I'm fairly certain that the first PC/ATs (early 6MHz models) bought by the Polytechnic I worked at in the 80's all came with UK model 102 key keyboards.
There is a trend in the UK for people to install under-floor heating now (either electric or powered by solar/ground heat carried by water), but the huge majority of UK properties use water filled radiators warmed by boilers running on natural gas, oil or solid fuel (wood or coal). Gas is commonly available as a mains service in the majority of the UK, and is cheaper per thermal unit than electricity.
I think that hot-air heating is not used is mainly to do with the fact that it really requires the house to be built around the heating system as it requires substantial air-ducts to carry the air around the house.
I did live in a house built in the '60s that used hot air as the principal heating, and I have to say there are significant drawbacks in my view. The heating was noisy at the best of times, and deafening when the fan motor bearings wore out (it was a Canadian system running on 120V, not the 230V the UK uses, and made procuring parts very difficult). Also, the kids used the air ducts as an intercom, shouting through them. You always had to be careful about noise in the bedroom, if you know what I mean, because of the way the ducts carried sound.
But the primary problem was that it didn't really heat the fabric of the house or the hot water. If you didn't have and entry lobby acting as an air-lock, it was quite normal for all of the heat to rush out whenever anyone came in or out of the house. And when you get a bird in the ducts, it's a real problem trying to get it out.
Anyway, it never really caught on in new build houses, and water filled radiators were easier to retro-fit into older houses, especially with micro-bore pipes.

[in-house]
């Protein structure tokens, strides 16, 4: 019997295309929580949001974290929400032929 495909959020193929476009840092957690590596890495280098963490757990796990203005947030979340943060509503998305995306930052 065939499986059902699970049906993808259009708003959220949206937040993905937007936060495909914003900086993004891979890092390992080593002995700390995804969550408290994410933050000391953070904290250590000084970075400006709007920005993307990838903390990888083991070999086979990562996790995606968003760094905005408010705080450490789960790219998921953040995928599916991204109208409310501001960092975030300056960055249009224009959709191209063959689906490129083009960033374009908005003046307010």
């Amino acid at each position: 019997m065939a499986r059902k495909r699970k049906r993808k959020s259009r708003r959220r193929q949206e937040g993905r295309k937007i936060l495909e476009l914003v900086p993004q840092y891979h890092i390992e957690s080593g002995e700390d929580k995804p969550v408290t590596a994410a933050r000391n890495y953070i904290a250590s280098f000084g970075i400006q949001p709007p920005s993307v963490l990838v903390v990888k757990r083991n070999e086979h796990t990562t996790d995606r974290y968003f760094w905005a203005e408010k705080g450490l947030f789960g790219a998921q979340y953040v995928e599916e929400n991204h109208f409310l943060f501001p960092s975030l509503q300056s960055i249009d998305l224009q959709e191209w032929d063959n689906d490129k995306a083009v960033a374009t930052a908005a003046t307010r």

Problem is that if his bag was already loaded, it might have delayed the 'plane still further in order to find and unload it.
Ghost X-9 anybody?
Who said anything about IP? It's not the only network layer protocol around, although I admit it is the most common.
They may have a non-IP network that gets locally picked up via some innocuous device (hacked mobile phone maybe) and gated onto an IP network, or they might just have invented a non-IP peer-to-peer supernet mesh completely separate from The Internet.
Use some imagination, please!
Relax. It's AManfronMars 1. He/She/It is a Register regular, and very few of their comments make huge amounts of sense (although they just might!). Click on their name in the comment, and have a read.
Just don't try to understand it too much!
I really expect more from commentards who have been around here for a while!
I think the most common theory around here is that it is written in English, then translated into at least one, and possibly more than one other languages before being translated back into English.
As far as I am aware, all change control systems work like this, and have done for decades. I used SCCS on Bell Labs. UNIX 25 years ago, and it was the case then, and Wikipedia states that SCCS dates from 1972.
"If you want a better phone for actually doing phoney things..."
...then my advise is to get a £25 Nokia or Samsung dumb phone. Tried and trusted technology, long standby and talk time, robust as hell, easy to use (as a phone), and it won't get you mugged or be particularly painful when you drop it down the loo or lose it when out on a bender.
Of course, if you want to run Angry Birds, then you really want more than a phone!